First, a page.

What’s Obama got to smile about?

Barack Obama can expect to receive an index-linked $207,800 a year from the presidential pension for the rest of his life.


Obama: there's always the speaking circuit if the cash runs out
(Image credit: 2017 Jack Brockway)

Just over a decade ago I visited the Midwestern city of Independence, Missouri. Independence had been the home of Harry Truman, the former president whose eight years in office saw the end of World War II and the creation of Nato. After Truman left office in 1953 he returned to his hometown, turning down offers of directorships and paid endorsements.

Instead, he chose to live modestly off the remains of the $670,000 fee for his memoirs the vast majority of which went in taxes and expenses and the money from his Army pension, which came to $1,351 a year (equivalent to $12,000 today). By the late 1950s, Truman's finances were sufficiently strained that Congress created a special presidential pension, of $25,000 per year (the only other living former president at the time, Herbert Hoover, reportedly drew the pension himself only to avoid embarrassing Truman).

Things are a little different than they were in Truman's days. Barack Obama can expect to receive an index-linked $207,800 a year from the presidential pension for the rest of his life. Obama is said to be a multi-millionaire already from the sales of his books, Dreams From My Father and The Audacity Of Hope, and he is in line for an advance of up to $30m for the sale of his presidential memoirs, plus royalties. If Obama still needs any ready cash, there's always the speaking circuit, which can be lucrative for articulate ex-presidents. The Clintons together earned around $153m between 2001 and 2015 in speaking fees.

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With all that money, and the prospect of even more to come, it's no wonder that in photos of him holidaying with Richard Branson last week, he "radiates a happiness bordering on ecstasy", as The Guardian's Jonathan Jones puts it. Obama isn't the only person to benefit from the tycoon's hospitality. Indeed, "ever since Branson acquired Necker Island in 1979 for about £180,000, he's busied himself inviting the great, the good... and the merely famous to enjoy it", says Alison Boshoff in the Daily Mail. While ordinary people can also stay on the island, you would "need to shell out £40,000 a night".

Still, if you're a president and want to have Richard Branson invite you to his hideaway, or get those lucrative appointments, it's important to protect your image while in office something that's worrying First Lady Melania Trump. She's filed a $150m lawsuit against the Daily Mail saying that allegations the paper made about her may undermine her plans to develop "multi-million-dollar business relationships". These would have included deals with purveyors of "apparel, accessories, shoes, jewellery, cosmetics, hair care, skin care, and fragrance".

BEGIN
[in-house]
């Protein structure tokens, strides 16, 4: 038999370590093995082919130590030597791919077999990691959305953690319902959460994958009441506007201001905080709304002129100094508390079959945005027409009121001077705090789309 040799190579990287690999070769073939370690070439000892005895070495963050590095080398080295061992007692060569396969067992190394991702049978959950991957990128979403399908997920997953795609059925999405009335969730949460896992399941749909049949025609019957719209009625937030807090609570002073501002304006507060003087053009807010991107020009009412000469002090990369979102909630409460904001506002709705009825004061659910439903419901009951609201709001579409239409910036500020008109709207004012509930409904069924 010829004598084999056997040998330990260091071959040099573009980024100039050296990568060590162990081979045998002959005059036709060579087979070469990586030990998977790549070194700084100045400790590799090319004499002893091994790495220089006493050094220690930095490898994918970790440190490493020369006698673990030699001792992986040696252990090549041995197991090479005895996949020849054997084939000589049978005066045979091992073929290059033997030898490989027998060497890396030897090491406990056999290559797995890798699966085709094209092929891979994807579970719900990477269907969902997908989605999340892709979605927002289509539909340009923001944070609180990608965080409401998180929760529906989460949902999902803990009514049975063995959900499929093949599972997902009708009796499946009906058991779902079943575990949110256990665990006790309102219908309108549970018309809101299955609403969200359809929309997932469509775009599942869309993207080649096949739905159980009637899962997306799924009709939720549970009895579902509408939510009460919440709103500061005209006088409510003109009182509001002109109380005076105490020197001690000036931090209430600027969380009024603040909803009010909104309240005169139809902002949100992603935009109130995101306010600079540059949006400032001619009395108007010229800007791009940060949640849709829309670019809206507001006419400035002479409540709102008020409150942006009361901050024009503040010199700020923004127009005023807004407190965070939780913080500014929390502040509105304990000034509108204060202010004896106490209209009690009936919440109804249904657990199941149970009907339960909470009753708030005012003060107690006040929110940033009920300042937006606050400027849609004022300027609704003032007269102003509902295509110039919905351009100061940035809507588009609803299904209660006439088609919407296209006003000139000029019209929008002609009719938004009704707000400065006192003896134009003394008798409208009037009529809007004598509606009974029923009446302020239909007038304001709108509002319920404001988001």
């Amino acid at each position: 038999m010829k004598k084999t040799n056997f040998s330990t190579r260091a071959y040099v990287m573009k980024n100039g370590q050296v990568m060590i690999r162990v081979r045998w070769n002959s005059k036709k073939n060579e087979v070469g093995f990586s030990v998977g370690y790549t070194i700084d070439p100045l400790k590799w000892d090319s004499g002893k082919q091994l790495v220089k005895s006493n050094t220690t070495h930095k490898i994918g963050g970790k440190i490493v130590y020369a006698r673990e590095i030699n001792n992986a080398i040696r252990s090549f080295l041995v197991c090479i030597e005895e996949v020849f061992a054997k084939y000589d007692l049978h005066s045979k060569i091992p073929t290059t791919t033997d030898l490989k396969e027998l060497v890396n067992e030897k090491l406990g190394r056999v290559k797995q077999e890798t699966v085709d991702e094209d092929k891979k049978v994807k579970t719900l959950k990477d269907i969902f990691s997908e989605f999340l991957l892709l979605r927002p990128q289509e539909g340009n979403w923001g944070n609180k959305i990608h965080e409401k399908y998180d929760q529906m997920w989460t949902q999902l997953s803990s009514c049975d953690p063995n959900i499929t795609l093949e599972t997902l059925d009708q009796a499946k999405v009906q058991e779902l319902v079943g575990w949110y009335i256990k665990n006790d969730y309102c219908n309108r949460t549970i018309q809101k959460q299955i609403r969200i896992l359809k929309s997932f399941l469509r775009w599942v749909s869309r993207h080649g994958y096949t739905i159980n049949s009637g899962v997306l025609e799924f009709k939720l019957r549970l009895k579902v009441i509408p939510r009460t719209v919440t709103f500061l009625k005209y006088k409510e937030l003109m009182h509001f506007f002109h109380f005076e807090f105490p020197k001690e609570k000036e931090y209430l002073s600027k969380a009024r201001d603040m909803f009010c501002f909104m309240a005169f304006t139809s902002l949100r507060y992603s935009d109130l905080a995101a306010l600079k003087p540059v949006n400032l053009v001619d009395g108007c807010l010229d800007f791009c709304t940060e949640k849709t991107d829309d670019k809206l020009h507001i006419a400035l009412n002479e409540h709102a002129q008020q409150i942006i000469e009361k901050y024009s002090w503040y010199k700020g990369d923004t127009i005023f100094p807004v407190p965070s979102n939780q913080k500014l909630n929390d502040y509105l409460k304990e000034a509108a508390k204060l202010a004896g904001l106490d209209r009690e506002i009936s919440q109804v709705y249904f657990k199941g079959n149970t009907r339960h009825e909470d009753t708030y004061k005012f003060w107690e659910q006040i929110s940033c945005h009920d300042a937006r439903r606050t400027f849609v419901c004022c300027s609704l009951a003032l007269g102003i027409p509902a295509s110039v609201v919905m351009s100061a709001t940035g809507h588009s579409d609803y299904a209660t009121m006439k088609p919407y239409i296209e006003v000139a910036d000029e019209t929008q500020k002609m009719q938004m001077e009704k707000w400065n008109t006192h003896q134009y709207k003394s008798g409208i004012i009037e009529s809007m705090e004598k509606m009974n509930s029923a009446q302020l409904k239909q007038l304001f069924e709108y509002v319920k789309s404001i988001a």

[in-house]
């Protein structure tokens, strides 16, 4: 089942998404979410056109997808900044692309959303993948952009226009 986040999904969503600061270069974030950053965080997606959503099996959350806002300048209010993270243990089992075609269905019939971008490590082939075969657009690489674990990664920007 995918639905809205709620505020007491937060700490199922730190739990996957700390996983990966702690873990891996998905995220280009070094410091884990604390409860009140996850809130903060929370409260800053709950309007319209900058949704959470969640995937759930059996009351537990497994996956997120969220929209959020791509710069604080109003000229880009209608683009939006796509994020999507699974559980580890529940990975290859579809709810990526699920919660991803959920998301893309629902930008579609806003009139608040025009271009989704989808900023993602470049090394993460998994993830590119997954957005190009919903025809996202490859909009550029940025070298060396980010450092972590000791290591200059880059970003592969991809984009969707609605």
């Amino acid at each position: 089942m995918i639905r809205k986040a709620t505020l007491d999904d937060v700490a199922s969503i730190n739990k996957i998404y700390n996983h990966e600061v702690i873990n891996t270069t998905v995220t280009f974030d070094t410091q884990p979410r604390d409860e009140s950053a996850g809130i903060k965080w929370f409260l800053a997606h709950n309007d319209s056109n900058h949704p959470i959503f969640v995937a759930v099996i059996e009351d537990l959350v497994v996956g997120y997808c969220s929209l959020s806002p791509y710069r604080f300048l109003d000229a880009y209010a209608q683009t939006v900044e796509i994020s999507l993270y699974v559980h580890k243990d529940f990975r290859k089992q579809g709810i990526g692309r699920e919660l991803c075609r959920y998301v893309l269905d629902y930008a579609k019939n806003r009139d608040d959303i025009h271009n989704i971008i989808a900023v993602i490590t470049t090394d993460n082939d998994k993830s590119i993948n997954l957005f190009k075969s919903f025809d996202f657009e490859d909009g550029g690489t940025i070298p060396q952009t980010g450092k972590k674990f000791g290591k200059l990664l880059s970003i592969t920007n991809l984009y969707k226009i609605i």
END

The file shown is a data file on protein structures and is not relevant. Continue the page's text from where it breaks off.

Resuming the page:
Melania is not the only one in the Trump administration with an entrepreneurial streak. Kellyanne Conway, one of Trump's advisers, turned heads when she endorsed a line of clothing made by Ivanka Trump in a TV interview, stating that viewers should "go buy it today". As well as being "cartoonishly crass", as The New York Times put it, this violated federal ethics regulations, which state that an employee "shall not use his public office for the endorsement of any product, service or enterprise". Truman would have been appalled.

Tabloid money how jumped-up frogs caused the housing crisis

Trickle-down economics the idea that we all benefit when the rich get richer doesn't work, claims the Archbishop of Canterbury, Justin Welby, who has called for higher taxes. As a former businessman Welby was an oil executive before taking holy orders and leader of the property-rich Church of England, he should know better, says Peter Hill in the Daily Express.

"More taxes mean more taken from middle-income earners, because there aren't enough properly rich people to make much difference." Squeezing the middle would be "monstrously unfair". "If trickle-down economics doesn't work, it's because taxes are already far too high and earners haven't enough left to trickle down."

"One of the reasons Britain has a housing crisis is that builders are not allowed to build homes until all the newts on the site have been moved, on velvet cushions, in golden carriages, to a new habitat," says Jeremy Clarkson in The Sun. In one case in Milton Keynes, moving 150 newts cost £1m. This "meant that the affordable homes were not affordable at all". So we should all welcome the government's decision to axe EU rules protecting this "jumped-up frog". From now on, "if houses are going to be built on a newt pond, then it's up to the newts to move themselves".

Jane Park was just 17 when she bought her first lottery ticket and won £1m then spent much of it on cosmetic treatments, sunshine holidays and two properties, says the Daily Mail's Richard Littlejohn. Four years later, she says the money has ruined her life. On reading her tale of woe, "my compassionate nature kicked in and I thought, she's only a kid That was until I discovered that she is planning to sue [lottery operator] Camelot." "Wouldn't it be refreshing if for once someone took responsibility for their own plight?